Earle takes awhile to get untracked
Coach House, San Juan Capistrano, Cal., March 17, 1998
SAN JUAN CAPISTRANO, CA - A mere five songs into Steve Earle's set, on the tender "My Old Friend The Blues," he told some folks towards the front "I hope I'm not bothering y'all."
Later, he would reprimand these same chatters for talking too loudly once again during his performance.
"If you talk through this," scolded Earle as he began "Ft. Worth Blues," his tribute to his friend, the late Townes Van Zant, "I'm gonna get really pissed."
Still, in all fairness to these gabbing fans, Earle really hadn't given the audience much to pay attention to up to that point.
The band seemed to be dragging, and Earle's vocals were lethargic and uninvolved. Even a concert favorite like "Copperhead Road" lacked the spark that usually makes this song burn.
Oddly, it wasn't the collection of amplified rockers at the tag end of the night that finally woke up Earle's initiative.
Instead, it was a few acoustic numbers featuring Earle on mandolin and Buddy Miller on acoustic guitar, beginning with "Train a Comin,'" that eventually put him back on track.
Augmented by Kelly Looney, the only remaining original Duke on bass, and a drummer borrowed from Emmylou Harris' band, Earle seemed to be in better focus by the time he got to "You Know The Rest," from the new one, "El Corazon." He rarely let down that intensity until he concluded things with "I Ain't Never Satisfied" as his final encore.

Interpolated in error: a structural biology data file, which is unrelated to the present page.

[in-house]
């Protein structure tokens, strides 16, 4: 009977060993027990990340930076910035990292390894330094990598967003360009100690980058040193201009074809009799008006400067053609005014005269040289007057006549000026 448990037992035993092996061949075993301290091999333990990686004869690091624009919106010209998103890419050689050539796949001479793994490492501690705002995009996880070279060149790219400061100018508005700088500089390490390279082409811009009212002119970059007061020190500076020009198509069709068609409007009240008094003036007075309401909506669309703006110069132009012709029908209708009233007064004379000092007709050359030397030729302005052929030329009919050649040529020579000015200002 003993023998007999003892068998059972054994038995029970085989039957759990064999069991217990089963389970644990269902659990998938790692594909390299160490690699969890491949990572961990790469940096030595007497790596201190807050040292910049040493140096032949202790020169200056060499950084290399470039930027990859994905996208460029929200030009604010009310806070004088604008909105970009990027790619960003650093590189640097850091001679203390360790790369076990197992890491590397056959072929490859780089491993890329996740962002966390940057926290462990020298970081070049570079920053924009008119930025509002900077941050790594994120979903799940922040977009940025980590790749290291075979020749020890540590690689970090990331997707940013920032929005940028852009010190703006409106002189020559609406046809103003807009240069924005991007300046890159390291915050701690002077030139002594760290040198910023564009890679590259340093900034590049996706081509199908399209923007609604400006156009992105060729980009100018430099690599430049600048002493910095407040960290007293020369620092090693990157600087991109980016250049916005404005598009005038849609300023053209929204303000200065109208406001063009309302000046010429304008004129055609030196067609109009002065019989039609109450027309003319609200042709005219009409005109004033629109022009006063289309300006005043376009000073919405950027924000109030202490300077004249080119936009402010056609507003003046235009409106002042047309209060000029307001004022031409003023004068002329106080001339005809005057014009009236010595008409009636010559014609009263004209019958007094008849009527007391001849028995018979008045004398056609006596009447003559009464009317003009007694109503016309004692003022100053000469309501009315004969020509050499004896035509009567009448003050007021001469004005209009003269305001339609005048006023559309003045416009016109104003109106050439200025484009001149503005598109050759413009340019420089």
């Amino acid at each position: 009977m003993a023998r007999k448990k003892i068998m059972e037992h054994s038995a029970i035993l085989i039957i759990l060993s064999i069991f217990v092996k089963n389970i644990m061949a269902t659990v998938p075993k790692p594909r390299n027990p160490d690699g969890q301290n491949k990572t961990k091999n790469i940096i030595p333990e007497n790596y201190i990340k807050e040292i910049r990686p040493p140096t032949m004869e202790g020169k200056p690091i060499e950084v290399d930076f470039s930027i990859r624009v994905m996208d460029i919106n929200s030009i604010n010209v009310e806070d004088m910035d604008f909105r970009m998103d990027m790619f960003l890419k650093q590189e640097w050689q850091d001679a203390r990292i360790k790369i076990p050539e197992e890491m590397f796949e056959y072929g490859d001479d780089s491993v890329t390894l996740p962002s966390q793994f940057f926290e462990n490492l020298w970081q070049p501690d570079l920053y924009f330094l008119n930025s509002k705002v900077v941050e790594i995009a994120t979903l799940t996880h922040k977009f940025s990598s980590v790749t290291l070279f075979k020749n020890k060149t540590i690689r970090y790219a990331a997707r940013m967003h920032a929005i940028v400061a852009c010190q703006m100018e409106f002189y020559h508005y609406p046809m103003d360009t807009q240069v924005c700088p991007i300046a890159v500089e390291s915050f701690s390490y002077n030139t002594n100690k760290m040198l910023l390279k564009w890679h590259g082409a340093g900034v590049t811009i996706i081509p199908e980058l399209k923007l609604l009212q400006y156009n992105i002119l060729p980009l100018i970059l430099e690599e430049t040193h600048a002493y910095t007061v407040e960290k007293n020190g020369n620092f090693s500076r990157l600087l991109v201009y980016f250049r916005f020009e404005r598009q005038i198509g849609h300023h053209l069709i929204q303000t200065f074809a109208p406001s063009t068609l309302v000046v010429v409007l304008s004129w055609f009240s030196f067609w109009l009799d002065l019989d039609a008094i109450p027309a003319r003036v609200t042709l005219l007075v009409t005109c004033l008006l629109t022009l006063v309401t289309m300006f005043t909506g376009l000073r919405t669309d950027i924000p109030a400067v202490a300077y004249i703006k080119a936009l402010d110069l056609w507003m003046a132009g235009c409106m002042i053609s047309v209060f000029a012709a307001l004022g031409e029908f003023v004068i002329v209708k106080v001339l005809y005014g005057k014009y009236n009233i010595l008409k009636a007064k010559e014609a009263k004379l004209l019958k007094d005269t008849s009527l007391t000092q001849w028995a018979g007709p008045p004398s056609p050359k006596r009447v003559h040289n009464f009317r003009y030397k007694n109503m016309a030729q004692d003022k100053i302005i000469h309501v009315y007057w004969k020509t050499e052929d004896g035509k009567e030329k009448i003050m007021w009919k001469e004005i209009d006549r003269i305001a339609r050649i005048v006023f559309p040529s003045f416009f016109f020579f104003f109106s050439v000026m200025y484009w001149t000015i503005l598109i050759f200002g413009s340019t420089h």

In between his early false starts and the show's satisfying climax, Earle played most of the new album, and sprinkled in a sampling from each of his previous recordings. He also covered Jimmy Cliff's "Johnny Too Bad" and Son Volt's "May the Wind Take Your Troubles Away."
The evening's clear highlight was Earle's powerful rendition of "Billy Austin," which had even the chatty Cathys in the crowd silenced. When Earle's heart is in it, he definitely deserves an audience's undivided attention. By that point, he'd finally earned it.
The V-Roys opened, retaining a musical flavor similar to Earle's. But the Tennesse band obviously lacks the lyrical bite that makes Earle's melodic songs come to life. Nonetheless, "It's A Lie That I Believe" is a great song by anybody's measurement.
Within Earle's own set, he found time to share the stage with Miller, and his wife Julie. A rocking version of "All My Tears" (better known for Emmylou Harris' version) highlighted a brief taste that left one hungry for more. This interruption was no mere smoke break for Earle: The Millers' contributions to the show were equal to the high standards set by Earle himself and were a warmly welcomed detour.